The State of M1 Apple Silicon Apps on Mac

3rd June, 2021

I've been working with the M1 13" MacBook Pro for nearly five months now. It's still a delight to use. It's super quiet, remains cool regardless of whatever task I throw at it (the machine barely ticks over 34 degrees celsius unlike the 16" MacBook Pro with Intel Core i9 which when it's not doing heavy work, doubles that figure.) The M1 is fast, efficient, and is absolutely the right direction that the Mac has got to go in.

But try telling that to some developers. Even after the launch of the 13" MacBook Pro in November 2020, and the transition kit a whole year ago - I'm still seeing many apps that are still only compiled for Intel Macs. This includes:

  • Evernote (excellent note-taking app, but it's slow and resource heavy under Rosetta 2; I've gone back to using Apple Notes)

  • Sophos anti-virus - both Endpoint and Home Premium (Sophos is now one of the few AV vendors that do not have a Universal app)

  • Spotify - they bitch and moan about Apple, yet appear to have no clear indication when they're going Universal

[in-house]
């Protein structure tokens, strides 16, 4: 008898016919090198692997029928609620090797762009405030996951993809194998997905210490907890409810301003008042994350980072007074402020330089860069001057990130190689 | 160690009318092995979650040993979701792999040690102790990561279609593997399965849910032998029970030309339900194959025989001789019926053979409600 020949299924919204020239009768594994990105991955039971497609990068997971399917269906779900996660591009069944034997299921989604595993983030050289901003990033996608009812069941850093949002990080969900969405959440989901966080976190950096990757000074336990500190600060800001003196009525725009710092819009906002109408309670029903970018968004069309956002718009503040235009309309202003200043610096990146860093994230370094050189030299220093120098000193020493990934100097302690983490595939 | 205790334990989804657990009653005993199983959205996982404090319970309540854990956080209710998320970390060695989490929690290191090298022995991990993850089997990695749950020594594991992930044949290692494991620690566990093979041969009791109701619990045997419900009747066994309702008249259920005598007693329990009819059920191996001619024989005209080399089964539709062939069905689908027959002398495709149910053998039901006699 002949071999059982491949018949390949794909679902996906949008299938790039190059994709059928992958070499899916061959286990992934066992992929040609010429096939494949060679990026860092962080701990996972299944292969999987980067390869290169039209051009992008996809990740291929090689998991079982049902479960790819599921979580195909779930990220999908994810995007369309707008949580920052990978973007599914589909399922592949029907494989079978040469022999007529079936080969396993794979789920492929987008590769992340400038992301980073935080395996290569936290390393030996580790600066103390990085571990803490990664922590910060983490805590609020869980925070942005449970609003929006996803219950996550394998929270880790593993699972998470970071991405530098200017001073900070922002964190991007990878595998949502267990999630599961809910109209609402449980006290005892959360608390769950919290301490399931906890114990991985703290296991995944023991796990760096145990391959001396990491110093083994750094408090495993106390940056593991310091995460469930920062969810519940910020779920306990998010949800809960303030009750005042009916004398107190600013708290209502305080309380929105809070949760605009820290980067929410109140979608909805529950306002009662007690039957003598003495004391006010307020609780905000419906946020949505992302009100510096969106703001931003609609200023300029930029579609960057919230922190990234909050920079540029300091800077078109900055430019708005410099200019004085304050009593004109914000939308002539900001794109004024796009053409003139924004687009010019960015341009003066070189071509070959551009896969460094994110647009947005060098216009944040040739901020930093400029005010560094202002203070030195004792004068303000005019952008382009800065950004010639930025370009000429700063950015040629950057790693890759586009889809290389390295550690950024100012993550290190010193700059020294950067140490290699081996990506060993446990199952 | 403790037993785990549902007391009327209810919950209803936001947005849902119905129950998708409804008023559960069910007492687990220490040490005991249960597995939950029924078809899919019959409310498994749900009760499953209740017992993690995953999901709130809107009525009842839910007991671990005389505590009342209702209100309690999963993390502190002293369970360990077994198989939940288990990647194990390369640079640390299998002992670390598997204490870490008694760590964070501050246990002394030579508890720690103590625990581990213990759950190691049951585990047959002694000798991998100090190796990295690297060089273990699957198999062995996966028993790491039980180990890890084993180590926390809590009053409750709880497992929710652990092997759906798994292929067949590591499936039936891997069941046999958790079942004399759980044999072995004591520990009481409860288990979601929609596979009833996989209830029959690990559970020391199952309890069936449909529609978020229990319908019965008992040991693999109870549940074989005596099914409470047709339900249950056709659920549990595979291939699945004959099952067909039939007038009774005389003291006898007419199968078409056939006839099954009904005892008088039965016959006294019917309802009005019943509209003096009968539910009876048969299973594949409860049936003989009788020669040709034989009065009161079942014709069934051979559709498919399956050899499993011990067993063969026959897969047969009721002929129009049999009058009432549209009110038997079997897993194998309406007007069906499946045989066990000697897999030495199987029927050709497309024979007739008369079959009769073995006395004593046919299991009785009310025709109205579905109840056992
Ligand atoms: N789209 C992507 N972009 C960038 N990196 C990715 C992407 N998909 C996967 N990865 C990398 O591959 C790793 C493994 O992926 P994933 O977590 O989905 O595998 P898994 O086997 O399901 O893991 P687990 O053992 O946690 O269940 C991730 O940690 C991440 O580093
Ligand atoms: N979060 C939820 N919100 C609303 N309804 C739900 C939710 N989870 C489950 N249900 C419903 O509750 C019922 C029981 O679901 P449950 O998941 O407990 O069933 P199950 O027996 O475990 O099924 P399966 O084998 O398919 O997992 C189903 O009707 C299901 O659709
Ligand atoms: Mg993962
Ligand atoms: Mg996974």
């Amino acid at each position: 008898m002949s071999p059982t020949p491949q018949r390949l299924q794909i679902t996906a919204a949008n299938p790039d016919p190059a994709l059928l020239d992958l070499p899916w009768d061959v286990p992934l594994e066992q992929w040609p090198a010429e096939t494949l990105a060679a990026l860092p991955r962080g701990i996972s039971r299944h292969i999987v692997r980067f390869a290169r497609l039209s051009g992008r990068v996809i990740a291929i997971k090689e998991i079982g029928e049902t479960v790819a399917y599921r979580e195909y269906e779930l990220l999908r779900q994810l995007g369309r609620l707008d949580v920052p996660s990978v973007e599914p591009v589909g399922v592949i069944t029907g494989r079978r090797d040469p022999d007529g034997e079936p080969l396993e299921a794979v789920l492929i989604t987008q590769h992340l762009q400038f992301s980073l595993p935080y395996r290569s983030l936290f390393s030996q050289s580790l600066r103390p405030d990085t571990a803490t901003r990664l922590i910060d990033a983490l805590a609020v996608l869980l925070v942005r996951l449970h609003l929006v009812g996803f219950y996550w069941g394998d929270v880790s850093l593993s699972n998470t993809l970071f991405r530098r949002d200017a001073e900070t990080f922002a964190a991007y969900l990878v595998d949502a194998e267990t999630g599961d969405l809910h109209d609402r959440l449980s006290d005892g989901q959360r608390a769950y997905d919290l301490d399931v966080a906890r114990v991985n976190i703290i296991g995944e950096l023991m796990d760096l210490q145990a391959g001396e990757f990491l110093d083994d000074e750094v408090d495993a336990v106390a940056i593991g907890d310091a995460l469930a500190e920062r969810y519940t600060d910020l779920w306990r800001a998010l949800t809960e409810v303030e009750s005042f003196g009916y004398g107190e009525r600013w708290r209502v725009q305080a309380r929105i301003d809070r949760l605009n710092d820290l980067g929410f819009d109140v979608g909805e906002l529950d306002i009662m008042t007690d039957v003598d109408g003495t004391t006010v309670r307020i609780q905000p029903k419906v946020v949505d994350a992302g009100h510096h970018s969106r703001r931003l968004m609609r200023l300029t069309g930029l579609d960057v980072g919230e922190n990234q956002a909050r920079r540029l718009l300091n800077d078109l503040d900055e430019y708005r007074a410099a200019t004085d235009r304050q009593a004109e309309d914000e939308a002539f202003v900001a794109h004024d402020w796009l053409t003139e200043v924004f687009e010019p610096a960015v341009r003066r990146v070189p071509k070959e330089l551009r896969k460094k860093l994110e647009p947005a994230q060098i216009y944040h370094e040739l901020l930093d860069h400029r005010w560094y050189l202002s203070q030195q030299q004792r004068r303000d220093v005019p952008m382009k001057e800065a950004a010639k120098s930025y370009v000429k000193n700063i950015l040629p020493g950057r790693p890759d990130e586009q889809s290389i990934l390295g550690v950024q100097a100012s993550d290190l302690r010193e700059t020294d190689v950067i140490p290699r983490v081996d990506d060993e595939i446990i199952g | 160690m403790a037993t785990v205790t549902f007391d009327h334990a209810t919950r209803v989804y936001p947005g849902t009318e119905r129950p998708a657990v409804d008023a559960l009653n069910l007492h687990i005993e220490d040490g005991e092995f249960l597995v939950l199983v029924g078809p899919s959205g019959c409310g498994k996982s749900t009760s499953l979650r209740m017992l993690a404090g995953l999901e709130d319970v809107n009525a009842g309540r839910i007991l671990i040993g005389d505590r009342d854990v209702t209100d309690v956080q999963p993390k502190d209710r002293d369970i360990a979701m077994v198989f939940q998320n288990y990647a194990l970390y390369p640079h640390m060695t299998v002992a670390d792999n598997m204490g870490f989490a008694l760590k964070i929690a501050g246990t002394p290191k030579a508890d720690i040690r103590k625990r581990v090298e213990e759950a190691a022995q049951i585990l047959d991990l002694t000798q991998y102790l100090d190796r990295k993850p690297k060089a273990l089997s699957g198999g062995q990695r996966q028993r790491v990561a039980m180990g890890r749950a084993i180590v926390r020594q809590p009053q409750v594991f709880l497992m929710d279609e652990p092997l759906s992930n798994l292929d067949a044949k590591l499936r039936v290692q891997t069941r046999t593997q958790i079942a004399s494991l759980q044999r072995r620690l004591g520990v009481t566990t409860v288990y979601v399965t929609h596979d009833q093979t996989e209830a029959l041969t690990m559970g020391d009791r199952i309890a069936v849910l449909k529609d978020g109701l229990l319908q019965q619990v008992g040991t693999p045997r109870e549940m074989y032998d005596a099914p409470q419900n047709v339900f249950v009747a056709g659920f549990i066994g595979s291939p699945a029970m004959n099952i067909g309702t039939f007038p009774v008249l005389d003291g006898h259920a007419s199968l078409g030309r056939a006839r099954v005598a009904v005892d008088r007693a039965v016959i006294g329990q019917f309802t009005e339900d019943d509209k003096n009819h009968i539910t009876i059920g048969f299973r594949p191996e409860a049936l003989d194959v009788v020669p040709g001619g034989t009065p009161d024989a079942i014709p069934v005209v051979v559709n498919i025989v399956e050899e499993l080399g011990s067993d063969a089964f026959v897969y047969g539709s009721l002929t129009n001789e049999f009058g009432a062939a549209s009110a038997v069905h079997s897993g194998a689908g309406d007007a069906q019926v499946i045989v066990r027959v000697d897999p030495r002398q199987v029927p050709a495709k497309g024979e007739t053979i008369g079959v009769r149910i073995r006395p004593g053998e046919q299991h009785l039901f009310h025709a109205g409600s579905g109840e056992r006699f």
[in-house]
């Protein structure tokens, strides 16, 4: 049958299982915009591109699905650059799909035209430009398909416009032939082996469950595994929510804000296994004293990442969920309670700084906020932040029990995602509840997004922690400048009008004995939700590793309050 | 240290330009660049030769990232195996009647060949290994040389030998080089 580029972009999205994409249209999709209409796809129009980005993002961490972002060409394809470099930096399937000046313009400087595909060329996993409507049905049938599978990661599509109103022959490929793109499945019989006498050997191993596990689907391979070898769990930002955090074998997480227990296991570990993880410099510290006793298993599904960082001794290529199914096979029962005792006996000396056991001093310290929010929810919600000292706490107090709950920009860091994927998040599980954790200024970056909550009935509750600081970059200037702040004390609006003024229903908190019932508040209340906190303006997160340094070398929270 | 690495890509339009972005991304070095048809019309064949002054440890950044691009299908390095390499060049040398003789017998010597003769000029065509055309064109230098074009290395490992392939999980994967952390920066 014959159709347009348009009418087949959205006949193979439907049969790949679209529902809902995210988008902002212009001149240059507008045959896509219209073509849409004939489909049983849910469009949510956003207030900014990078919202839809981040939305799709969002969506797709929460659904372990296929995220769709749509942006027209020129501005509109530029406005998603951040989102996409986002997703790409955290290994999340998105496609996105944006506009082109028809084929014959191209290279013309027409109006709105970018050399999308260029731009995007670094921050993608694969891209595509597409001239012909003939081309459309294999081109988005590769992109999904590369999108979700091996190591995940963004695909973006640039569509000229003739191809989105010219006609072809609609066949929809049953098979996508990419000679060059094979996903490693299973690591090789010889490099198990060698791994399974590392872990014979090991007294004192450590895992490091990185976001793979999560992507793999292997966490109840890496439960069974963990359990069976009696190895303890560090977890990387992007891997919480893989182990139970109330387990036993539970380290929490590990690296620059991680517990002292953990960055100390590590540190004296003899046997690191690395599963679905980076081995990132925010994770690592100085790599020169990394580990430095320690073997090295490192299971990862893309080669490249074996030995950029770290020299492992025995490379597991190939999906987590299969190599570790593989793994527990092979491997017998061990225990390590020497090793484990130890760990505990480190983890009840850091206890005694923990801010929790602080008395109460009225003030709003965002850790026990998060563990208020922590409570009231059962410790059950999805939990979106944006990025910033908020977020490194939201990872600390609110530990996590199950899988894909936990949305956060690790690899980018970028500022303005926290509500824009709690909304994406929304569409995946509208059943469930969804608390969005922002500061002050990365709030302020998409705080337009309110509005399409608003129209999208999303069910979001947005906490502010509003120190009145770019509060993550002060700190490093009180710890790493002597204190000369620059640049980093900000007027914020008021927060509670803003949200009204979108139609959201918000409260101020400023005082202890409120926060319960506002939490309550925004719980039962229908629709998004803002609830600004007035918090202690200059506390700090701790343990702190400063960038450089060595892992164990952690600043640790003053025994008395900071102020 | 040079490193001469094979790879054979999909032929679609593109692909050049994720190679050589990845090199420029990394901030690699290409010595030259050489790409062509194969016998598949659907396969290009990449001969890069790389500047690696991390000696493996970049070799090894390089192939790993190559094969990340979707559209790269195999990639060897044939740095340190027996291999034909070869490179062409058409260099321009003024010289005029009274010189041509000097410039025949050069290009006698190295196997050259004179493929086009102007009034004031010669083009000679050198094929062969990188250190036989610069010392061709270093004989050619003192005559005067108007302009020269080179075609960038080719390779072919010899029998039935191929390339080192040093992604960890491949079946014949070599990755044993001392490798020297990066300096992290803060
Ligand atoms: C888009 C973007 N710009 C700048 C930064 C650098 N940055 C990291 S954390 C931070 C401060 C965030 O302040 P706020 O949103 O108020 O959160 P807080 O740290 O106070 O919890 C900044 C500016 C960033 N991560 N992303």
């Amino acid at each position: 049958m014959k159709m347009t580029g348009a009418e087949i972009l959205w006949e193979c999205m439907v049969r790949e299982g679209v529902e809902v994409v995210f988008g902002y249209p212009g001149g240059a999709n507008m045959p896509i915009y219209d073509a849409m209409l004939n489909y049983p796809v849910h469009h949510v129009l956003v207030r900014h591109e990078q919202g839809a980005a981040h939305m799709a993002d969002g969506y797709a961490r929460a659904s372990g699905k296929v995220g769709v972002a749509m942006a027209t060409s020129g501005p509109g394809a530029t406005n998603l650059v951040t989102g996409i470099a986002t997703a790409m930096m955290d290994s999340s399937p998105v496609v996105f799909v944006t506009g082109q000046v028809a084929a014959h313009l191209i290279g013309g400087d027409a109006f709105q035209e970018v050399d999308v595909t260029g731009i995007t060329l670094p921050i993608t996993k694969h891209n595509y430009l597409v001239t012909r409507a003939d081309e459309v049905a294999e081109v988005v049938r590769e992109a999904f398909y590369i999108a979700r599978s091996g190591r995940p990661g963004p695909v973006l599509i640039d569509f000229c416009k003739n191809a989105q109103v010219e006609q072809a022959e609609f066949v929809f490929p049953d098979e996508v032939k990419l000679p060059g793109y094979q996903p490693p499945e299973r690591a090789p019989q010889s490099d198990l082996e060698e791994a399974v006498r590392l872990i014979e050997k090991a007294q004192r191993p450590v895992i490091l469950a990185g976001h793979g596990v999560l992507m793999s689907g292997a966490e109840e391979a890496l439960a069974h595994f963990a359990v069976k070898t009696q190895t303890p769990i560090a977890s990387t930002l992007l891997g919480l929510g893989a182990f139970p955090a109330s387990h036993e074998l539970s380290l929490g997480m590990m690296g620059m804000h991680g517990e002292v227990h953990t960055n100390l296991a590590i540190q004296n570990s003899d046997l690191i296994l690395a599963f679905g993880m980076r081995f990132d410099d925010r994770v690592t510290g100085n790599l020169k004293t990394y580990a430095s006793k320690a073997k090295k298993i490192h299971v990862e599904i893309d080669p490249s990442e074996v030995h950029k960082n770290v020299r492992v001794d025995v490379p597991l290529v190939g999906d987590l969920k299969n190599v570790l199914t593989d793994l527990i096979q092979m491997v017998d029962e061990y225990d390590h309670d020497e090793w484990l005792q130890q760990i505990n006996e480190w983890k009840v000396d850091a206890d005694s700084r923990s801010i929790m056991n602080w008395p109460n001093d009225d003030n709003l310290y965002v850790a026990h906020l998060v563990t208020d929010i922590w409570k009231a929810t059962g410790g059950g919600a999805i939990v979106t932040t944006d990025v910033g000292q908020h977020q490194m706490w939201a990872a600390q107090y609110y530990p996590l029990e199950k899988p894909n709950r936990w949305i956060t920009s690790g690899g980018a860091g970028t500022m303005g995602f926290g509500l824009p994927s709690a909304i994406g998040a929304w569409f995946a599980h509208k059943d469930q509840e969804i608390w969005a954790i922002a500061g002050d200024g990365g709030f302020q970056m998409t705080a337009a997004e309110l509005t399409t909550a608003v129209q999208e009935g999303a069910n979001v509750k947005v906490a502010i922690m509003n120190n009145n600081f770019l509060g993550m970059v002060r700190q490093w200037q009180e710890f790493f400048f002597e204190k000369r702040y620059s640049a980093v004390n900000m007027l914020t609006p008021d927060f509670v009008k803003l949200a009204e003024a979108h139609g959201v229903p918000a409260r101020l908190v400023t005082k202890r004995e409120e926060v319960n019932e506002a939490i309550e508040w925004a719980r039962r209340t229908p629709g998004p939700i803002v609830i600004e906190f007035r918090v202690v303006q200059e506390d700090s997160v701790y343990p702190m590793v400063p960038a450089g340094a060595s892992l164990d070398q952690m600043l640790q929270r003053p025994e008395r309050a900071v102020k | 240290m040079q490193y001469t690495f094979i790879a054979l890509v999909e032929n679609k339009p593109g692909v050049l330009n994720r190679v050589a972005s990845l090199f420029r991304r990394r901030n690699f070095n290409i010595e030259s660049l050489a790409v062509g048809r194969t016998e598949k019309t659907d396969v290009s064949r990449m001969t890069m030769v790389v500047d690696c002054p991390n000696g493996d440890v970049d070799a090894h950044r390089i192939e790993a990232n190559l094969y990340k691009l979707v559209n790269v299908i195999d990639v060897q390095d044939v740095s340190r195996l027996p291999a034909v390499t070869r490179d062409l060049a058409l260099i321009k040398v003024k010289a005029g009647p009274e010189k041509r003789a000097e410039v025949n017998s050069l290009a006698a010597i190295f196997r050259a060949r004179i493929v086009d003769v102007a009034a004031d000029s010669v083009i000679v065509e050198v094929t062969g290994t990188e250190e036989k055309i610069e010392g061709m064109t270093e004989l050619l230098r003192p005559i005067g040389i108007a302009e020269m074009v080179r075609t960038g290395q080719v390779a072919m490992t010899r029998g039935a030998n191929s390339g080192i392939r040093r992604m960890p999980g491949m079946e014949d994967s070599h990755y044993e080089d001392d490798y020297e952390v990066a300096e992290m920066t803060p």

• Epic Games Launcher - like Spotify, if they're so damn concerned about the Apple ecosystem, why don't they have a Universal app?

  • Microsoft Teams - every other Microsoft app has gone Universal except one of the most important collaborative apps. D'oh!

  • Authy Desktop - 2FA for the desktop - useful, but a bit slow.

  • WhatsApp - this big chunky desktop app from Facebook is still waiting for a Universal binary. It's slow and a PITA until then.

  • Cyberduck - a really useful all-round file transfer app. It isn't Universal yet, but it's definitely coming.

  • SecureCRT/SecureFX - my go to applications for SSH, Telnet and other command line terminals. No indication as to when they'll get around to going Universal, but I have requested it.

  • NVIDIA GeForce Now - is how I play my old PC games, including Fortnite. It's still an Intel only app, and it performs pretty well - but it could do better by becoming a Universal app.

It's disappointing to see these apps haven't been updated yet, because until then, M1 Mac owners aren't getting the best performance out of their machine. With more Apple Silicon-based Macs due to be released this year, and with the final transition due towards the end of next, it's imperative that these apps get an update sooner rather than later. While I am sure Apple will continue to support Intel Macs for a few more years (3-4?), the deadline isn't yet known.